*This week, instead of writing to Anne, I write to my soon-to-be daughter-in-law’s mother, who passed away when Alexandra was 14. Alex’s father died a year later.
Wedding plans are humming along here, just days to go now. Alex is handling all the last-minute details and stress like a champ. Not a bridezilla moment in sight, despite a few curveballs thrown her way. (Losing a favored priest and a maybe-misplaced wedding dress? Lesser brides would be reduced to a puddle of mush, but not your girl!)
Of course, losing both parents before your 16th birthday gives you a healthy sense of perspective, so I wouldn’t expect her to lose it over the wrong shade of cocktail napkin. It breaks my heart that you can’t share this most special of mother/daughter moments, her wedding day. She’s had to revisit her loss with every vendor–explaining why grandpa is walking her down the aisle or why the photographer shouldn’t plan special mother/bride pictures–and each time she’s handled it with matter-of-fact grace. I hate that it took your suffering to make her strong, but she has strength in spades. Your loving embrace of the short time you had with her left your daughter with a beautiful legacy—she has a deep appreciation of family, she values experiences over things and she doesn’t sweat the small stuff.
Alex misses you terribly, of course, and I expect there will be some wedding day tears. But there will be happy reminiscences, too, and we will keep you there in our thoughts and with our words to ensure that your memory will be a blessing to her. Despite feeling so excited to share her day, I will miss you, too. I’ll miss bonding with you over our children’s union—and eventually our grandkids! How sad to never have a chance to know you, the woman who raised this girl I’ve come to love. But it’s also a comfort to know you are up there to be her guardian angel, and my friend in heaven. Could you put in a good word for me? Because I need a friend with a heavenly in. Anne is great and I love her like a sister, but she’s still flailing around down here like the rest of us.
I’ve joked that my role in this wedding is both mother of the groom and mother of the bride. Of course that’s only true as far as my practical duties are concerned. I can’t replace you. But each errand I run, each detail I go over with Alex, I feel you with me. I feel a duty to you as much to her, to give her the encouragement and support (and yes, a little mom-nudging) that you would if you could be here. I’ve stepped into the void you left, but not too far. I want to grow near her heart, yes, but you will always be wrapped around it.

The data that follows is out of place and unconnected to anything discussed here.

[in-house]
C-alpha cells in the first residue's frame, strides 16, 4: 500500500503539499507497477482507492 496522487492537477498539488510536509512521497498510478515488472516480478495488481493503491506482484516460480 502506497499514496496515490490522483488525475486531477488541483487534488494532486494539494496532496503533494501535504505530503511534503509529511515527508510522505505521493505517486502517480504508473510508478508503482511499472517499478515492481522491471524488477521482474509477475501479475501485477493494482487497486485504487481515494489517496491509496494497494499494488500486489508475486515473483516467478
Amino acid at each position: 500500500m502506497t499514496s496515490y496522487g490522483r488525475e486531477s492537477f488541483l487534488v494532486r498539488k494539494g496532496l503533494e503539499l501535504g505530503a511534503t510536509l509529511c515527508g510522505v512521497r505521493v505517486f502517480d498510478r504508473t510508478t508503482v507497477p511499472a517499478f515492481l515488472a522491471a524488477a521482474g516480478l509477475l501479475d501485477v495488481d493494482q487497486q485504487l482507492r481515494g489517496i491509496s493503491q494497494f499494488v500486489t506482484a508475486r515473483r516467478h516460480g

“So she went on to a place where she could be a guardian angel. She will always be young, she will always be beautiful. And I personally feel much safer knowin’ that she’s up there on my side.”
Annelle to M’lynn in Steel Magnolias
So know that while Alex and Jack are vowing to love and care for each other, I’ll be here to support them both through life’s big and little challenges. (From “What can I grow in a shady part of the garden?” to “Is this really labor?” I’ve got her back.) I don’t know how it works in heaven—do you keep track of those you love? Or maybe now that you understand the mystery of God’s love fully you don’t need to. You know that Alex is in God’s hands and that these things we stress over while we are alive are ultimately pointless. Your sacrifice, your pain and your ultimate death gave Alex a glimpse of that, and taught her not to take those you love, or our time together, for granted. And thanks to you, through Alex I hope I can live that attitude, too.
I think you and I will make a great team. I’ll be here to offer Alex earthly love and support (and make sure she has a great wedding day!) and you’ll be a guardian angel for us up in heaven.
St. Janet, pray for us!